Map of the troop arrangements April 9, 1865. Checkmate. Lee's forces, x or + are out numbered, out gunned and surrounded. The end.

Map of the troop arrangements April 9, 1865. Checkmate. Lee’s forces, x or +, are out numbered, out gunned, and surrounded.

Lee’s surrender, finalized that afternoon, was penned by Grant’s aide-de camp, Lt Col’, Ely S. Parker, a Seneca Indian who had an engineering degree and studied law. The kindness to Indians may have suggested similar kindness to the surrendering Confederates. Parker eventually rose to the rank of general, and then to head of the Bureau of Indian Affairs. The terms of surrender too, were chosen to be unusually generous. Grant did not take the confederates soldiers captive, but instead allowed them to return home, relatively unmolested. Also, he allowed the officers to keep their swords and personal weapons. Kind acts like these may have eased reconstruction. Custer had demanded unconditional surrender from General Beauregard on April 9, something he probably imagined U.S. (Unconditional Surrender) Grant would have wanted; he was over-ruled by his commanding officer, Phillip Sheridan, who probably knew Grant better. 

After the war, most of the confederates swore loyalty to the US. Lee did what he could to promote reconciliation; he supported civil rights and reconstruction, and became president of Washington and Lee College. Some confederate generals and 2500 soldiers headed south to Mexico to join the French/Austrian forces of Emperor, Maximilian I, engaged in a civil war of his own. Maximilian, only 34 years old and a highly decorated Austrian officer, had little local support. He was captured and executed, June 19, 1867. Mexico then descended into chaos: a Pyrrhic victory, and a model to avoid.

Surrender at Appomattox; with Grant are Philip H. Sheridan, Orville E. Babcock, Horace Potter, Edward O.C. Ord, Seth Williams, Theodore S. Bowers, Ely S. Parker and George A. Custer. With Lee is Charles Marshall, his military secretary.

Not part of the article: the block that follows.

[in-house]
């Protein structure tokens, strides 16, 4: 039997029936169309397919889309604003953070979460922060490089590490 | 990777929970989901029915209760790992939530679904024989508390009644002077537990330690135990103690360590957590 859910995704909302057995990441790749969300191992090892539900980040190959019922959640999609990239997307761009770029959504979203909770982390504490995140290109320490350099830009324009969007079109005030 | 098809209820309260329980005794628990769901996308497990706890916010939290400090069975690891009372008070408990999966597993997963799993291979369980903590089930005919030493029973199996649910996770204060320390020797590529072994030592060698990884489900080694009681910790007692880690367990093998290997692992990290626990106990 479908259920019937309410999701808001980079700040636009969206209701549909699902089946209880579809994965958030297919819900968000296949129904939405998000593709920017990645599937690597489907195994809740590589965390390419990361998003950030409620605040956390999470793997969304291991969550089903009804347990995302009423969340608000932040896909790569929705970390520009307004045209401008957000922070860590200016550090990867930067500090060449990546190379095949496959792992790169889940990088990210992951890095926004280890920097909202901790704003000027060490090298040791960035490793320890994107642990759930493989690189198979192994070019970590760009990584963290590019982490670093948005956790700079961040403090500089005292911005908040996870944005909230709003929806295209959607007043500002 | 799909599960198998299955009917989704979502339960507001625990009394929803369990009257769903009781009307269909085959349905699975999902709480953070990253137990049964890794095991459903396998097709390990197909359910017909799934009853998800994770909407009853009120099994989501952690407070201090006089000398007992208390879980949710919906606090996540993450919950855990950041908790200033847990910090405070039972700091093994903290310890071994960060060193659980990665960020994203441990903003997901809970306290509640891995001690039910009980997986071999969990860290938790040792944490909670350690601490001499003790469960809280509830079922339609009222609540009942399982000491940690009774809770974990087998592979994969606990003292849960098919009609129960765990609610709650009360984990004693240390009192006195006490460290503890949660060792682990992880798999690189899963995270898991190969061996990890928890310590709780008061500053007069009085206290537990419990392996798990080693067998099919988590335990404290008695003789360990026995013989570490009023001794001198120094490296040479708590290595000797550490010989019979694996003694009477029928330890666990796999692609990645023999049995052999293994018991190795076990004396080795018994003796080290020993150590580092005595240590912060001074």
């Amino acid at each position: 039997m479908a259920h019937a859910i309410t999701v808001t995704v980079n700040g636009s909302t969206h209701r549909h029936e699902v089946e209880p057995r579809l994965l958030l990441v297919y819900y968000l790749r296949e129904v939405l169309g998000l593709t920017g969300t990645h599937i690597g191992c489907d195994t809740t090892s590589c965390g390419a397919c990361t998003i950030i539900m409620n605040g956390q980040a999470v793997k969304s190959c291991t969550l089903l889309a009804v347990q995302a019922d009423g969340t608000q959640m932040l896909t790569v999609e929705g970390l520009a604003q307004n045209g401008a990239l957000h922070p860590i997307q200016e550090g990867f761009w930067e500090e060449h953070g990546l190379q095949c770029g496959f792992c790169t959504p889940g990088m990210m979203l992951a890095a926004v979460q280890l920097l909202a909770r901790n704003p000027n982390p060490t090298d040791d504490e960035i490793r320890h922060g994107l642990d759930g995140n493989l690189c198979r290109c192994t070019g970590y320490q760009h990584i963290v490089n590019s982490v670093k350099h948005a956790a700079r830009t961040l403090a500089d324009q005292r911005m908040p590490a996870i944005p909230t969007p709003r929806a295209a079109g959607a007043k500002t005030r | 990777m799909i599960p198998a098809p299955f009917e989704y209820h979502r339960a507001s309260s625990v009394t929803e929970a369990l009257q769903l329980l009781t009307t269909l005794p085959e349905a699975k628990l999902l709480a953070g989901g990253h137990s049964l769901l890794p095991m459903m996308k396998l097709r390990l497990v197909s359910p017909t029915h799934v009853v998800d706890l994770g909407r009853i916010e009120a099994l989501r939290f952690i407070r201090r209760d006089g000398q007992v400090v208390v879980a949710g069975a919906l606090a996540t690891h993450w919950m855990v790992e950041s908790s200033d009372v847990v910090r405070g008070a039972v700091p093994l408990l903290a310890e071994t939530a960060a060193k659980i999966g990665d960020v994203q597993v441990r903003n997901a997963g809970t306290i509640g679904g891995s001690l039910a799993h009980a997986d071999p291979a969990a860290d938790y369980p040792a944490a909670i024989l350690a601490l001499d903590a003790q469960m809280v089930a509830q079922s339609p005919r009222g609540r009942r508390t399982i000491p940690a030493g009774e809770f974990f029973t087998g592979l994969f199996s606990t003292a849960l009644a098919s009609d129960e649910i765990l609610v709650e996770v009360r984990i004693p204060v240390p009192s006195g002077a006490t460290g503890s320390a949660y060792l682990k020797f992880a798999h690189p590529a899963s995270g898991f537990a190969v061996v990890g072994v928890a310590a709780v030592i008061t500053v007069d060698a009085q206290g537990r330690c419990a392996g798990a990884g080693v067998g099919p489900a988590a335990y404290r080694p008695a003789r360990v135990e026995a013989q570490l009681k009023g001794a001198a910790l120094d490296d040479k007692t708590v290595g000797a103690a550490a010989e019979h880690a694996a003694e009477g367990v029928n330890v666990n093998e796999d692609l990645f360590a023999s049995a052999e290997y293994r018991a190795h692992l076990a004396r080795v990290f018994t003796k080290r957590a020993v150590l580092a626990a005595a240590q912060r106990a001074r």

Surrender at Appomattox; with Grant are Philip H. Sheridan, Orville E. Babcock, Horace Potter, Edward O.C. Ord, Seth Williams, Theodore S. Bowers, Ely S. Parker and George A. Custer. With Lee is Charles Marshall, his military secretary. After the signing, most of the furnishings were purchased by Union officers as souvenirs. Lee shook Parker’s hand and said, I’m glad to see a real American here.” Parker replied, “We are all Americans.”

What did Mexico do wrong? For one, in order to win a peace, they failed to get the other side to agree to the peace, with clear documentation about what it is that’s been agreed to (That’s why Parker’s role is so important). Instead of killing Maximilian, they should have had him sign some sort of document and retire him to a farm or college where he could support the peace. In order to win a peace, it’s important to leave a stable country, with stable borders and a strong military, one that can govern itself fairly and well. A stable peace generally involves recognition of your government by other nations, and that too requires not killing your defeated enemy wholesale.

Robert E. Buxbaum, April 7-12, 2015. My sense is that the conditions for building a lasting peace get far too little attention in the study of war and history. I should mention that the 45th were mostly escaped slave volunteers. The 116th were ex-slaves that the Union purchased from Kentucky slave-owners at the beginning of the war to fight for the Union cause. This was thought to be a good emollient for peace, and may have helped keep Kentucky on the Union side. I should note too, that Lee freed his slaves in 1862, near the beginning of the war, a time when Grant still owned some. I’ve noted that men who choose beards tend to show a surprising republican (or communist) generosity. As Lincoln said, “Do I not defeat my enemy when I make him a friend?” For more thoughts on Lincoln’s Gettysburg Address, see here.